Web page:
Wednesday, January 02, 2013

"disingenuous" - rebutted.

Some people knit because they like the process. I knit because I want particular objects. I want those knit objects as soon as possible. Thus, I look for techniques that allow me to knit particular fabrics.  And, I look for techniques that allow me to knit those fabrics as fast as possible.   Come on, am I the only knitter that wants to get stuff finished?  I do enjoy knitting, but I have a lot of stuff that I want to knit, and a limited amount of time to knit.

Swaving seems like an approach that allows me to produce fabrics that I like, at a very rapid rate. For that it is worth a lot of effort. On the other hand, swaving turns out to have a very long and very steep learning curve.  I admit that I am still at the bottom of that learning curve.  We could climb the curve faster if other people would make swaving tools, and tell us what tools work and what tools do not.  It would be nice if other people would work out the technique.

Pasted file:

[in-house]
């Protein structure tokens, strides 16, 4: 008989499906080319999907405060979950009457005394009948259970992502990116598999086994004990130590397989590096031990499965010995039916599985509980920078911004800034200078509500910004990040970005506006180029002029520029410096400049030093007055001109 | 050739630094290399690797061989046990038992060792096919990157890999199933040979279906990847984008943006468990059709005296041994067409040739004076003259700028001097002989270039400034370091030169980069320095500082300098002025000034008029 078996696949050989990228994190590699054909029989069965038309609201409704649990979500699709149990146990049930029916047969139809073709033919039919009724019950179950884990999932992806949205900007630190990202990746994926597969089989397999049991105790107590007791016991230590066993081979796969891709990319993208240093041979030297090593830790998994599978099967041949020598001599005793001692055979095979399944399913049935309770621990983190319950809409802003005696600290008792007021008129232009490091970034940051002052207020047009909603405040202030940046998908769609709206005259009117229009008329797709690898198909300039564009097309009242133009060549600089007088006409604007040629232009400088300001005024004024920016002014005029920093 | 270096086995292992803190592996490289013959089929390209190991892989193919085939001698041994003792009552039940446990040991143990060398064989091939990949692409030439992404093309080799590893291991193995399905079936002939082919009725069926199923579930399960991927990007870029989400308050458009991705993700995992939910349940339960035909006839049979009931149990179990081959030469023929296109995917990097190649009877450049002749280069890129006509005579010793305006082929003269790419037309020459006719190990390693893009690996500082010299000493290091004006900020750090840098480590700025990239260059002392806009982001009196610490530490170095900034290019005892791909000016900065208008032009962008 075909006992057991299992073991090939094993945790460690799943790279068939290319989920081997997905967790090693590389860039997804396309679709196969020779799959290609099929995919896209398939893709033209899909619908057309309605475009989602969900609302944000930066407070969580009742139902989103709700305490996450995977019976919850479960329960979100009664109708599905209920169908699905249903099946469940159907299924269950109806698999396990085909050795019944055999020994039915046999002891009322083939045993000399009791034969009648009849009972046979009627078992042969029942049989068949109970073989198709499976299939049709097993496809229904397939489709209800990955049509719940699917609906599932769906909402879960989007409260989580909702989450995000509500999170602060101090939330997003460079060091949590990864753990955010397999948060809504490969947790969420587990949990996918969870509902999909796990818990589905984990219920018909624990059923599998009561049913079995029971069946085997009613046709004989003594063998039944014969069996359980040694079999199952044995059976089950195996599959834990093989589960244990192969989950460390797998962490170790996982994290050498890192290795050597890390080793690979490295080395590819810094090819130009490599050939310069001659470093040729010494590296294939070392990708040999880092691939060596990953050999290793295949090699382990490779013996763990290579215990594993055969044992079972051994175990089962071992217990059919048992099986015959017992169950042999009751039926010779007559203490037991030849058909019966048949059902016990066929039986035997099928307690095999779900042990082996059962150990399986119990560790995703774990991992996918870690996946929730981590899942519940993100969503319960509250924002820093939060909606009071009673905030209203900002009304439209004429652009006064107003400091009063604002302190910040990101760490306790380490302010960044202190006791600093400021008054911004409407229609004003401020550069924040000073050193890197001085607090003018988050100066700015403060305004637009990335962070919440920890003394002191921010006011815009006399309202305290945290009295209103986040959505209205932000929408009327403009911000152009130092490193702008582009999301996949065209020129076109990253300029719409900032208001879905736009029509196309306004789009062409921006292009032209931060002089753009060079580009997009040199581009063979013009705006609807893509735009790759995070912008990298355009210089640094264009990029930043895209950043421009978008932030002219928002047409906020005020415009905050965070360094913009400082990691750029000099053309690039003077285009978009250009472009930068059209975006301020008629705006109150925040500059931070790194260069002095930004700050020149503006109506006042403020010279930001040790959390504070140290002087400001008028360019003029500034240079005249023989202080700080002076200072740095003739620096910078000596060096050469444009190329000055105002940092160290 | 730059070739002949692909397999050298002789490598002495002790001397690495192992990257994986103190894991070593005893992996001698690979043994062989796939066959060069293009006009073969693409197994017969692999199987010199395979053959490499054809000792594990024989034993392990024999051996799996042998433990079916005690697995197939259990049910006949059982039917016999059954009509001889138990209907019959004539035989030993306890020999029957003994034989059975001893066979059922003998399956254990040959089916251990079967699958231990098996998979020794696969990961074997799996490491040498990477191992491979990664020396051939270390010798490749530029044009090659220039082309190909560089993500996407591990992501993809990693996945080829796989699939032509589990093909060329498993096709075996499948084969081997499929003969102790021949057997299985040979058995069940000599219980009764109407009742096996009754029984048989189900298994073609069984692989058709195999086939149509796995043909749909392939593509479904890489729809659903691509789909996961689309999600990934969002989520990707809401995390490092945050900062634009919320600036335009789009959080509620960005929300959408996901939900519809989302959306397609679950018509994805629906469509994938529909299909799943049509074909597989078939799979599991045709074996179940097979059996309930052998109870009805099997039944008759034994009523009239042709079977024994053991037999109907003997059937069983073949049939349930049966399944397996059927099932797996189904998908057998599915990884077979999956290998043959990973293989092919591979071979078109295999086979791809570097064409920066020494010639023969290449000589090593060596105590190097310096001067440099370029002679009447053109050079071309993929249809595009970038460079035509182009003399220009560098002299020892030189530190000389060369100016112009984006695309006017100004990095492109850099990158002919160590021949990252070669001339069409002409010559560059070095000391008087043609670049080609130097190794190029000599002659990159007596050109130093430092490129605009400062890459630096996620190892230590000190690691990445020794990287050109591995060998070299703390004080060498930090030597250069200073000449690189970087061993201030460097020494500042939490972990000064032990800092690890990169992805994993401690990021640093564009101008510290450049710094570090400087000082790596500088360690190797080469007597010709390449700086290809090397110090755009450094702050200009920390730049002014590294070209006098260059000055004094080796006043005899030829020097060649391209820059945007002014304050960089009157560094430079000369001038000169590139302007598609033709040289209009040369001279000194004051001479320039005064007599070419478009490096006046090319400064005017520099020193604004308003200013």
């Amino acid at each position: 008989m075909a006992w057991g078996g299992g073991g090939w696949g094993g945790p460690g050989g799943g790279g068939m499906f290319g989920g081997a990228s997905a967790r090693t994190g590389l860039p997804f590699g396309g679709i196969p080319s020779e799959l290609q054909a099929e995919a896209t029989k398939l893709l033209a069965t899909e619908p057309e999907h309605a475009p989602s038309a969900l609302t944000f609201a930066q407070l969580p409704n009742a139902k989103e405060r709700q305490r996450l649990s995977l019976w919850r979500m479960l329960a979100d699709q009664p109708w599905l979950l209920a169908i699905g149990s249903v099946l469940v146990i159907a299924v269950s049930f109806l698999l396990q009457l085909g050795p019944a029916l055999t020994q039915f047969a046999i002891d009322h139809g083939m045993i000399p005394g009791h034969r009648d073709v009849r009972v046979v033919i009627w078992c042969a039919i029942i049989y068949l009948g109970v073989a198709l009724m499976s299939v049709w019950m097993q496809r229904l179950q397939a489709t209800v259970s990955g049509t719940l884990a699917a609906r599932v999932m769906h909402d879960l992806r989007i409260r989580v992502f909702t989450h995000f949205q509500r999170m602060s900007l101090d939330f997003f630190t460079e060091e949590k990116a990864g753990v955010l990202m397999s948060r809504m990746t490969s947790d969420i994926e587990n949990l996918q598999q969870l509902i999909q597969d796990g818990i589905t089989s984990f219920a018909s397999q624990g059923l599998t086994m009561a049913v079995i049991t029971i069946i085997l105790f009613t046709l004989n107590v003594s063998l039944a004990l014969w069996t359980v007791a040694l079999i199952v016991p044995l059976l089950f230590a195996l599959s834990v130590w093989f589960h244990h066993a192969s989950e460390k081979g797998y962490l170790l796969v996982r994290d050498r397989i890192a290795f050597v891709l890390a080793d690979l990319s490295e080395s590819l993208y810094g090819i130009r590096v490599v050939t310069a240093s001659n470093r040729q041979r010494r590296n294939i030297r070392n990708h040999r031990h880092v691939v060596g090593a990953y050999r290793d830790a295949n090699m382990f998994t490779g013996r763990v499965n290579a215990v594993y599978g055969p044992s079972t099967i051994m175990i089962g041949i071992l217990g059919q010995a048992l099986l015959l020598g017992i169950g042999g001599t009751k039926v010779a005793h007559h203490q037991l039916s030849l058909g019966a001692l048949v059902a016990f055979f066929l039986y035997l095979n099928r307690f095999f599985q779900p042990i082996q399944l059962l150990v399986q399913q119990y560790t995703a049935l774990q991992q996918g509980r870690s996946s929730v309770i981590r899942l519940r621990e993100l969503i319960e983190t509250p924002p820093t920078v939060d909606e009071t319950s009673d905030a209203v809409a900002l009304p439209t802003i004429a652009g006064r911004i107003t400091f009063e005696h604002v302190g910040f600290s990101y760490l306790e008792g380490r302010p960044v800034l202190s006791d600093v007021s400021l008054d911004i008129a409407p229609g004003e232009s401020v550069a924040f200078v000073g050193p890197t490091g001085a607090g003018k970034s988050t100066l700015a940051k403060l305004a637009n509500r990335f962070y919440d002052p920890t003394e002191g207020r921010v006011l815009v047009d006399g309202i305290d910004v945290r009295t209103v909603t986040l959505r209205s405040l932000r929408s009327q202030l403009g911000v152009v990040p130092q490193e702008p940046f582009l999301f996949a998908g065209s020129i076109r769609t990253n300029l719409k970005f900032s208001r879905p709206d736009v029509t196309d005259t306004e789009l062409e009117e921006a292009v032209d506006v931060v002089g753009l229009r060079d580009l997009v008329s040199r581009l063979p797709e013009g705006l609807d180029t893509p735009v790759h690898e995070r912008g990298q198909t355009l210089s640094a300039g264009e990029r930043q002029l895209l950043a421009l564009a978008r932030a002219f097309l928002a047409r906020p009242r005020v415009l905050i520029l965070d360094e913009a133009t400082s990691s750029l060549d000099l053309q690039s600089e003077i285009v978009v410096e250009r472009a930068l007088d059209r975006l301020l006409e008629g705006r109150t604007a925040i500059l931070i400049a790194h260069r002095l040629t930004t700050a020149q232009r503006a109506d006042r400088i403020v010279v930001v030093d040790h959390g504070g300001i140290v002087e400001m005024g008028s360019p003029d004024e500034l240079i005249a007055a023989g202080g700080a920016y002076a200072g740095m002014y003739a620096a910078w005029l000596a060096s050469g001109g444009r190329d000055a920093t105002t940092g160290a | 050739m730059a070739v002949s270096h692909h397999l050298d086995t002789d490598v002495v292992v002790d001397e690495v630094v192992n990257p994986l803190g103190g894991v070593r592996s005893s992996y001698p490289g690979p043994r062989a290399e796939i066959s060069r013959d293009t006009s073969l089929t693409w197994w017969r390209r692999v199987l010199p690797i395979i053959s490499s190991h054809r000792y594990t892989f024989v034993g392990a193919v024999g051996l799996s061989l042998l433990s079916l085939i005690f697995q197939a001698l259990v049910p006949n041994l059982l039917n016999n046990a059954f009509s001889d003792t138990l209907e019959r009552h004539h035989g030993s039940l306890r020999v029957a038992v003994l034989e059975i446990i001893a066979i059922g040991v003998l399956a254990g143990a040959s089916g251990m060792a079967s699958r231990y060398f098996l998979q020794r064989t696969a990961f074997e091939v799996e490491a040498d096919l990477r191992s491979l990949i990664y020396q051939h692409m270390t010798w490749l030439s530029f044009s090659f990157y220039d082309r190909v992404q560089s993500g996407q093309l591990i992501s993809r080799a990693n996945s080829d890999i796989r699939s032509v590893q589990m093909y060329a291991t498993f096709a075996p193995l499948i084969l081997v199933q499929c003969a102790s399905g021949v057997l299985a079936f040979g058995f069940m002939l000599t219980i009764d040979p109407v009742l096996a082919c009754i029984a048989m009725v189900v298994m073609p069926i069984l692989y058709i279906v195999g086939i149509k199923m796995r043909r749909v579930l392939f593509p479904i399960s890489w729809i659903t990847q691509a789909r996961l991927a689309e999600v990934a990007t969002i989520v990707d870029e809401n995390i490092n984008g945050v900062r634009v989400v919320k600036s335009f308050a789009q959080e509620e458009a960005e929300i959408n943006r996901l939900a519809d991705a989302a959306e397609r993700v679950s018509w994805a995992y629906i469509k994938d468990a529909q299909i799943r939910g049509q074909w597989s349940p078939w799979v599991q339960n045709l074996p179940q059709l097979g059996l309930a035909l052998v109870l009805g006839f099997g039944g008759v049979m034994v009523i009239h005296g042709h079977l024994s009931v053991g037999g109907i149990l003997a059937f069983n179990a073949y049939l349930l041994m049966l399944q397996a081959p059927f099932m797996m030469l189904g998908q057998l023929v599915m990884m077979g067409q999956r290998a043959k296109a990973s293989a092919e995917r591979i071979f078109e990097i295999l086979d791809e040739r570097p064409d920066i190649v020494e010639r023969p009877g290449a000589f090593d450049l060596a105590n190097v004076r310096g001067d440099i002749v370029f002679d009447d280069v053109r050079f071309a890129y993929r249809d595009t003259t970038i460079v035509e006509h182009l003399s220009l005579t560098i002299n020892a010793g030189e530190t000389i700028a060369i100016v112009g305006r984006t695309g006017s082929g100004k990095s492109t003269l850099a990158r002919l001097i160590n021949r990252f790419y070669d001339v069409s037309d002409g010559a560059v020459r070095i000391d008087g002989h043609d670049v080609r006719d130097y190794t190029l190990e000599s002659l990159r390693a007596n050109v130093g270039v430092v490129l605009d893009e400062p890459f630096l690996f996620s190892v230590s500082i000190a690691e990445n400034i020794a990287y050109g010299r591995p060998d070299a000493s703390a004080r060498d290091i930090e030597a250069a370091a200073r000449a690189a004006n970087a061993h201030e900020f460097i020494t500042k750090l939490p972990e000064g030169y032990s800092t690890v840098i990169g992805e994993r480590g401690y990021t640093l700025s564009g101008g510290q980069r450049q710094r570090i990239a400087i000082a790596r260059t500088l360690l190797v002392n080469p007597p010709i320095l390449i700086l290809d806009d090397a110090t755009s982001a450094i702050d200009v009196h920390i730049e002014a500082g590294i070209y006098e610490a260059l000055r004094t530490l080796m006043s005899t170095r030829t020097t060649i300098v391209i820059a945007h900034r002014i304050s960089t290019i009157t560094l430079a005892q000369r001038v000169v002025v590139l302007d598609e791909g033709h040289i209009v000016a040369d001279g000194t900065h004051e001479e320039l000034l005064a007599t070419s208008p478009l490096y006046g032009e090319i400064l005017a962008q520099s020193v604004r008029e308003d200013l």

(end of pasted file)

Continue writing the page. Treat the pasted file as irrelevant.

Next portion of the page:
However, people seem prone to just carping that my swaving technique is not as good as it could be. I know that.  Why am I the only one posting on this topic?  Why do they not post better tools and techniques?

We have no extant tools known to be used for swaving rather then knitting, so I was making tools from the example of one glover's needle (because it was different) and some rather general descriptions. There were problems with the proportions of the first needles that I made. The result was they produced beautiful fabric, but the process was very high effort, and not ergonomic. Still, I think that working out the motions of swaving was very ingenuous.

Last summer, I worked out some the problems with the proportions of the pricks, and the process become much easier and more ergonomic. I started exploring what the process could do.  The video (a few posts back) is 6-ply yarn being knit on US1pricks to produce a very tight fabric that is even tighter than anything I could produce with gansey needles. In its own extreme knitting way, it is kinda neat. My wife took a video of some of that work, and it got posted.